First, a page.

• 42. PHASE-3 TRIALS (Therapeutic Confirmatory Trials)- To confirm the therapeutic benefits of the drug. The results must support the prescribing information.
    • 43. PHASE-4 TRIALS (Post Marketing Trials)- To compare the risk and benefits of the drug in wider population after the approval of the drug.
  • CONTENTS OF REGISTRATION DOSSIER IN INDIA
    - Introduction
    - Chemical and Pharmaceutical Information
    - Animal Pharmacology
    - Animal Toxicology
    - Human/Clinical Pharmacology (Phase I)
    • Therapeutic Exploratory Trials (Phase II)
    - Therapeutic Confirmatory Trials (Phase III)
    - Special Studies
    - Regulatory Status in Other Countries
    - Prescribing Information
    - Samples and Testing Protocols
  • 44. CTD IN INDIA
    • The New Drug Application can be submitted as per international guidelines in form of ICH Common Technical Document as shown below-
    • 45. Module-1 Administrative and Prescribing information
    • 46. Module-2 Summary of Module-1,2 and 3
    • 47. Module-3 Quality section
    • 48. Module-4 Non-Clinical study Report
    • 49. Module-5 Clinical Study Report
  • Patent on pharmaceuticals
  • 50. Data Protection
  • 51. REFERENCES
    Sreeharan.N, Sykes.A.K. Pharmaceutical medicine in the Emerging Markets In: John P.Griffin, editor. The Textbook of Pharmaceutical Medicine. 6th ed. London: A John Wiley & BMJI Publication. 2009. P. 641-55 (cited 2010 Aug10). Available from: URL: http://pharma-books. blogspot.com /2010 / 02 /textbook-of-pharmaceutical-medicine.html.
    CDSCO (cited 2010 Aug 2). Available from: URL: http://cdsco.nic.in/
    Drugs and Cosmetic Act, 1940 and Rules, 1945. www.cdsco.nic.in/html/ Drugs & Cosmetic Act.pdf (cited 2010 Sept 11).
    Schedule Y, CDSCO, Ministry of Health and Family Welfare, January 2005 (cited 2010 Oct 4) Available from website www.cdsco.nic.in.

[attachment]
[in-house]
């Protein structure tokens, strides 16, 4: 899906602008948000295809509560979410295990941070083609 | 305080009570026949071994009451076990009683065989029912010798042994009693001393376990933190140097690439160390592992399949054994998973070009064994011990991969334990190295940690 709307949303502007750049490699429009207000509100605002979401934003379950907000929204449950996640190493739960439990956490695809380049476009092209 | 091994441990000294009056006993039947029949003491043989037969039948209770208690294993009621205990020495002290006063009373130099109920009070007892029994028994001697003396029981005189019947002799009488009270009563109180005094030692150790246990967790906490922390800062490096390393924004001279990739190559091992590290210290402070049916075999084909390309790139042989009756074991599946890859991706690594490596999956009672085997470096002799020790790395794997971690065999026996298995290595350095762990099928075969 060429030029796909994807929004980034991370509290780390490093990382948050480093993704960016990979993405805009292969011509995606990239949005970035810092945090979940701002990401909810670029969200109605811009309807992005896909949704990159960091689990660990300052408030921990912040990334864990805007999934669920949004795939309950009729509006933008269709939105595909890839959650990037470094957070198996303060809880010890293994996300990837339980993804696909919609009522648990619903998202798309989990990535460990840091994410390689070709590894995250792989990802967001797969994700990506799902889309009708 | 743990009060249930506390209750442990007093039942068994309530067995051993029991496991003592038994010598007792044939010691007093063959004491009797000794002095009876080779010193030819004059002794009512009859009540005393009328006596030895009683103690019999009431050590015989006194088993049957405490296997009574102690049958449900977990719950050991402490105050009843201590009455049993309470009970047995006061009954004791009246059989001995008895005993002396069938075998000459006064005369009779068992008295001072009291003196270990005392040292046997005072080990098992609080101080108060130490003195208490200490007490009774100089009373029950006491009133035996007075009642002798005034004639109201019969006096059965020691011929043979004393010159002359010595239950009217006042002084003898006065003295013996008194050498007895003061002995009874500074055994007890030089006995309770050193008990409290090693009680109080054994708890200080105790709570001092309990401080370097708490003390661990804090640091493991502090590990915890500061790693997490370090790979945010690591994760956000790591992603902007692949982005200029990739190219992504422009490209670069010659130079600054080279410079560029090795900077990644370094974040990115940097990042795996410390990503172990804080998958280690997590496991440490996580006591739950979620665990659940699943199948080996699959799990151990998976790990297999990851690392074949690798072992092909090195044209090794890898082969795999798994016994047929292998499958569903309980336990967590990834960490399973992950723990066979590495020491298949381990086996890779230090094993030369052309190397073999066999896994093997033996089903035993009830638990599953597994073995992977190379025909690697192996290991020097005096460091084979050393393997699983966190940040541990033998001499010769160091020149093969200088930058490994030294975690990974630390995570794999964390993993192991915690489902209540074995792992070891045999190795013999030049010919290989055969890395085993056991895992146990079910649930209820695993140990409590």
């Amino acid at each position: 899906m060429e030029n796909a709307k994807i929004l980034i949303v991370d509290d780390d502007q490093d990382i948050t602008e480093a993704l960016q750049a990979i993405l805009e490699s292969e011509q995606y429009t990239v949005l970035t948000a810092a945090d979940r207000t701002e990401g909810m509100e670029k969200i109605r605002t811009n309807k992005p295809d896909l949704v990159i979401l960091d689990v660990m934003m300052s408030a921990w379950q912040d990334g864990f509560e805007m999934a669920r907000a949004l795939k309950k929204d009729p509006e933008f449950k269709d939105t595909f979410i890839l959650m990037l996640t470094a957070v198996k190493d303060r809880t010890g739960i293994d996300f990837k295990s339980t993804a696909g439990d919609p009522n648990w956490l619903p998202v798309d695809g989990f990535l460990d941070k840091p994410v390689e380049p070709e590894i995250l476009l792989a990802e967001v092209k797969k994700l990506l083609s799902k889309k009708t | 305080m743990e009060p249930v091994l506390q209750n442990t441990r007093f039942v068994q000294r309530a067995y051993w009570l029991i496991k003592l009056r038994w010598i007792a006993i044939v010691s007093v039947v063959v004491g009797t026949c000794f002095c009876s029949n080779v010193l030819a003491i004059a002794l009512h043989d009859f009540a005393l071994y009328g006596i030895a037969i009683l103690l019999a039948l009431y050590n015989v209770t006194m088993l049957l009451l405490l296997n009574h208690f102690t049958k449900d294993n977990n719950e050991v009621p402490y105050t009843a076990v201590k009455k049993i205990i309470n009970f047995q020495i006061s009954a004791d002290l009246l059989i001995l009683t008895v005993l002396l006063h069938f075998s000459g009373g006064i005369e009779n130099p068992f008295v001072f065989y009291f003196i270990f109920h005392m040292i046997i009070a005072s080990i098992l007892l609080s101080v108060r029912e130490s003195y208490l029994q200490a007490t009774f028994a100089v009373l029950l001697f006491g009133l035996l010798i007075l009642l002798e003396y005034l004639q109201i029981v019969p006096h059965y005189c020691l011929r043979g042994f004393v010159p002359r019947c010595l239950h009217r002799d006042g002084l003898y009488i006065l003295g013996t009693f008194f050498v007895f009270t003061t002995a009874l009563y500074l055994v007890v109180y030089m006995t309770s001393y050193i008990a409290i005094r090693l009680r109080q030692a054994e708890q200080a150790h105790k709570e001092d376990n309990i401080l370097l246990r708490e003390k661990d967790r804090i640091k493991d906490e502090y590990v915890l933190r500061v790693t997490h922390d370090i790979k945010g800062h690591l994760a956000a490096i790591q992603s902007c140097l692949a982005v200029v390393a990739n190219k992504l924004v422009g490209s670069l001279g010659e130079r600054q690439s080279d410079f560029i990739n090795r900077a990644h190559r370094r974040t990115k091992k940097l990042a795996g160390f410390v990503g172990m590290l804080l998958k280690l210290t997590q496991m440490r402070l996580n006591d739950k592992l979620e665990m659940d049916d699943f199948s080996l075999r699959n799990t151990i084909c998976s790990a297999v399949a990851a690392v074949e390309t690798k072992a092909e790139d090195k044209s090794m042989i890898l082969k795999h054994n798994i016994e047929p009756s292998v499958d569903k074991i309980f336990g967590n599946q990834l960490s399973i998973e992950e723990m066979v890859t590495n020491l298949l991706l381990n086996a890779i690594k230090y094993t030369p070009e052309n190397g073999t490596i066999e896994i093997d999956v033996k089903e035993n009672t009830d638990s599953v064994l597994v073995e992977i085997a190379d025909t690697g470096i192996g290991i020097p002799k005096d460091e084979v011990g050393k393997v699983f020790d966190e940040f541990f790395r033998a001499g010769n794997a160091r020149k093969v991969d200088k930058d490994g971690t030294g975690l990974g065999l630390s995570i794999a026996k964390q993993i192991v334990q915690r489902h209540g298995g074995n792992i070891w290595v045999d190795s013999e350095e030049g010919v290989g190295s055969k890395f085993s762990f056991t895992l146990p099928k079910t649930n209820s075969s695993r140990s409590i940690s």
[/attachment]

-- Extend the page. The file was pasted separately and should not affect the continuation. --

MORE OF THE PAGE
• 52. REFERENCES
    Indian Patent Amendment Act, 2005, Ministry Laws and Justice. (cited 2010 Oct 14) Available from:URL: www.patentoffice .nic.in /ipr/ patent/ patent_ 2005.pdf.
    Dr. Surinder Singh, DCGI, India.”National Drug Authorities-Its Structure and Activities”. Seminar on Clinical Trials: The Heart of Medical Science on 4th November, 2008 at Assocham House, New Delhi. Available from: URL:http://www.scribd. com/doc/20538766/Dr-Surinder-Singh-1 (cited 2010 Sept 18).
    Guidance for Industry on Preparation of Common Technical Document for Import/ Manufacture and Marketing Approval of New Drugs for Human Use (New Drug Application-NDA). Published on 2010 Oct 28 by CDSCO. Available from: URL: http://cdsco.nic.in/CTD_Guidance%20-Final.pdf (cited 2010 Dec 10).
  • 53. REFERENCES
    Ram.P. “India s New “TRIPS-Compliant” Patent Regime between Drug Patents and the Right to Health”. Chicago-Kent Journal of Intellectual Property. 2006 (cited 2010 Oct 22). Available from: URL: ip.kentlaw.edu/.../5%20Chi-Kent %20 J%20 Intell %20 Prop %20195.pdf.
    Satwant Reddy Committee. “Report on Steps to be taken by Government of India in the context of Data Provisions of Article 39.3 of TRIPS Agreement”. 2007 5 30 (cited 2010 Oct 20). Available from: URL: chemicals.nic.in/DPBooklet.pdf.
    Requirements for Patent Law and Practice (cited 2010 Aug 30). Available from: URL: http://www.indiaip.com/india/patents/filling/Filling.htm.
  • 54. ANY QUESTIONS ?
  • 55. THANKS FOR YOUR KIND ATTENTION